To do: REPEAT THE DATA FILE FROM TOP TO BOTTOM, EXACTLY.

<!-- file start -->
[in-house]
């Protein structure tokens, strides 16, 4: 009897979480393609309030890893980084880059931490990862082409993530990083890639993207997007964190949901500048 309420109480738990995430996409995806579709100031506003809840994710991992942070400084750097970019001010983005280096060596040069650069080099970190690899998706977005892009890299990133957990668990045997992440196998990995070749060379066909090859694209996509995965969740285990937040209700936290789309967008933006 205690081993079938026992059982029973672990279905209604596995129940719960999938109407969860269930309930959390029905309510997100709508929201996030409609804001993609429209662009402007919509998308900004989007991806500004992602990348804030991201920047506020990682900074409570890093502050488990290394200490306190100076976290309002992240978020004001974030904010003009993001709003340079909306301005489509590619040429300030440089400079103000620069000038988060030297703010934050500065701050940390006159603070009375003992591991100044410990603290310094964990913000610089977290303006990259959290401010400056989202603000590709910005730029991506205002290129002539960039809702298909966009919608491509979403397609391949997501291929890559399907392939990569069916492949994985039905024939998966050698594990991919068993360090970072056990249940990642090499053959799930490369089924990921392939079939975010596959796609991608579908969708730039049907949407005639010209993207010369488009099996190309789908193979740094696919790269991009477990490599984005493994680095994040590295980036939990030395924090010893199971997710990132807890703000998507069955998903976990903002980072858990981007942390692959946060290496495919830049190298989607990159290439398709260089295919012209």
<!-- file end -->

[in-house]
């Protein structure tokens, strides 16, 4: 009897979480393609309030890893980084880059931490990862082409993530990083890639993207997007964190949901500048 309420109480738990995430996409995806579709100031506003809840994710991992942070400084750097970019001010983005280096060596040069650069080099970190690899998706977005892009890299990133957990668990045997992440196998990995070749060379066909090859694209996509995965969740285990937040209700936290789309967008933006 205690081993079938026992059982029973672990279905209604596995129940719960999938109407969860269930309930959390029905309510997100709508929201996030409609804001993609429209662009402007919509998308900004989007991806500004992602990348804030991201920047506020990682900074409570890093502050488990290394200490306190100076976290309002992240978020004001974030904010003009993001709003340079909306301005489509590619040429300030440089400079103000620069000038988060030297703010934050500065701050940390006159603070009375003992591991100044410990603290310094964990913000610089977290303006990259959290401010400056989202603000590709910005730029991506205002290129002539960039809702298909966009919608491509979403397609391949997501291929890559399907392939990569069916492949994985039905024939998966050698594990991919068993360090970072056990249940990642090499053959799930490369089924990921392939079939975010596959796609991608579908969708730039049907949407005639010209993207010369488009099996190309789908193979740094696919790269991009477990490599984005493994680095994040590295980036939990030395924090010893199971997710990132807890703000998507069955998903976990903002980072858990981007942390692959946060290496495919830049190298989607990159290439398709260089295919012209």